Sunday, February 10, 2013

Wonder and Joy, Right on into the Wall

Sunday Lunch

{Post-run Sunday lunch}

Week of February 3, 2013:

Monday: DIY yoga (~20 minutes)

Tuesday: Bike commute to work 

Wednesday: Short evening run (23.5 minutes)

Thursday: Bike commute to work

Friday: Short evening run (26.5 minutes)

Saturday: Bike ride for groceries

Total minutes run this week: 150 (sexy saxophone!)

Week of February 10, 2013:

Sunday: Very long run!  110 minutes.  Whew.

I run for many reasons.  I run for the physical challenge, to clear my head, to hear the rhythm of my sneakers on pavement.  I run to shake off stress or to rev up for the day.  I run because I can.  I run to get a little lost or to find myself.  I run for the sheer joy of it.

Outside on my long run today, I found myself thinking about wonder and joy.  In our control-freaky culture, I think we give some lip service to wonder and joy, but we don’t go far enough in acknowledging that it’s when we let go of control that we invite wonder and joy into our lives.  A long run is, to my mind, the perfect vehicle for transcending the desire to control in order to find more joy.  I can get a little lost on a long run, which I think is fun.  I can let my thoughts wander, which is nice for a space cadet like me.  But most of all, I think we find joy at the end of the long run, when we kinda feel like crap physically (tired, sore, in need of food and water ASAP) but our minds have been cleansed and cleared by the physical exertion.  I love that feeling, as physical comfort gives way to a transcendent joy.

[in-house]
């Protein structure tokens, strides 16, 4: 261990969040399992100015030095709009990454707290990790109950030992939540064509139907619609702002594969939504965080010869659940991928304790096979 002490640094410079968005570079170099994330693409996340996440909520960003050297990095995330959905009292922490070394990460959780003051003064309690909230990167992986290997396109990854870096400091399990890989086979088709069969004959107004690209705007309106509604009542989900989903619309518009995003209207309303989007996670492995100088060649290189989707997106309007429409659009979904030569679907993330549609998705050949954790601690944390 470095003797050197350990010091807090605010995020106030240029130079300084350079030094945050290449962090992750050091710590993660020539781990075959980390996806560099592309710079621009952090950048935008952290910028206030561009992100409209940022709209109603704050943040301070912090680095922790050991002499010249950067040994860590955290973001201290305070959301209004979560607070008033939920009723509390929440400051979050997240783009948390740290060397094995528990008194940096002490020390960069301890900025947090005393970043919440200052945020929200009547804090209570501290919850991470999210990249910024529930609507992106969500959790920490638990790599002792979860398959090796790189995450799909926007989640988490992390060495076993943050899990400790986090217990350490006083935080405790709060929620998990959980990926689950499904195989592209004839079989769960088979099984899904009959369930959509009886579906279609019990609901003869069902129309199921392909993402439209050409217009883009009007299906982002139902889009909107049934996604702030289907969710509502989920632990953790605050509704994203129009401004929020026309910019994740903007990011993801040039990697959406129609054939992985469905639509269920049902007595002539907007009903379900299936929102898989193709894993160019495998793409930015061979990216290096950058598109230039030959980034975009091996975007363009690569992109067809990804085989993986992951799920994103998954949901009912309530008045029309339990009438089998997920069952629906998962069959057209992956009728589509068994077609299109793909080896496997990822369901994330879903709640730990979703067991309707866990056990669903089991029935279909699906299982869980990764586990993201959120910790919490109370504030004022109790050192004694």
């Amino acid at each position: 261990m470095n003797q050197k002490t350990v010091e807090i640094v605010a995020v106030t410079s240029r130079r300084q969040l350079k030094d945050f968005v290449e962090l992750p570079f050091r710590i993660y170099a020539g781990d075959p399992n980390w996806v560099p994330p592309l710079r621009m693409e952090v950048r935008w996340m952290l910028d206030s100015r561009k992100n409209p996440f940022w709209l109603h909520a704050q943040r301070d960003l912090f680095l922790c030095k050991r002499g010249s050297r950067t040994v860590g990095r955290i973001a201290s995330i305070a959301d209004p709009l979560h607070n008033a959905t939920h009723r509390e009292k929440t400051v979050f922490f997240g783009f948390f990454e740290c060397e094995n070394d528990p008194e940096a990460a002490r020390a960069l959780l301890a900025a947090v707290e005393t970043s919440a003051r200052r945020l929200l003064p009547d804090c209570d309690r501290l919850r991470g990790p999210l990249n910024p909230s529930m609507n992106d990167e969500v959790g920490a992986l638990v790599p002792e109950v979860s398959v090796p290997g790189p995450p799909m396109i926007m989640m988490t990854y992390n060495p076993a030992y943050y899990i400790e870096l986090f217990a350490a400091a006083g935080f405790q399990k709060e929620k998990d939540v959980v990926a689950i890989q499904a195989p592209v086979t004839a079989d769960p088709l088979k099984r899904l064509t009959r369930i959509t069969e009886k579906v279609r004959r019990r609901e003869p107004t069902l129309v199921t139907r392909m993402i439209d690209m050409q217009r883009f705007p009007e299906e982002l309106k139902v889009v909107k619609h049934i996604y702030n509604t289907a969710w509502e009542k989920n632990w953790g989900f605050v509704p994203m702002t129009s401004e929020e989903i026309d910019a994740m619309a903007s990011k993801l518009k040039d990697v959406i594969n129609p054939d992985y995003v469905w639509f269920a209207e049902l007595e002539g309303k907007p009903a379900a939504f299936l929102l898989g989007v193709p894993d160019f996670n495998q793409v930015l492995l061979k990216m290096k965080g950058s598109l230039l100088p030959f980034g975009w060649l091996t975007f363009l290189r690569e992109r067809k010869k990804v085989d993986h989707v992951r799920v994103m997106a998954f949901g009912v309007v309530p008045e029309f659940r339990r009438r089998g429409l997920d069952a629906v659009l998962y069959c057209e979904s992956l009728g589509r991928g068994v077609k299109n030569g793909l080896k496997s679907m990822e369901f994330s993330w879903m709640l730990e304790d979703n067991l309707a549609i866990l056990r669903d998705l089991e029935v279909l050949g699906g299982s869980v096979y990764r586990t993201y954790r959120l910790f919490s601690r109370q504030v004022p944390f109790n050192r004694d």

I totally hit the wall today when I had about 30 minutes left in my long run.  My arms and legs started to feel a bit noodly (to use Kate’s description) at the halfway point, but I kept going.  At 30 minutes, oh man, the wall started coming down on me.  I took a bit of a walk break just to take a break from some of the soreness that was building in my legs, then I took off again to finish my run.  I finished pretty strong (I think?!?) and was so happy to be done running.

The thing that most of us need to remember is that life is a set of yins and yangs.  There is no joy without sorrow, no wonder without the mundane.  There is no feeling of “I did it!” without those moments of “Oh my god, I can’t do this.”  That’s what running is to me: a kaleidoscope of opposites, shifting in and out of my consciousness.  But with running, unlike some of my other pursuits, I feel the kaleidoscope more vividly, maybe because running is an endurance sport and so much of the challenge is mental.  Running makes me feel alive, and that’s why I keep coming back to it.

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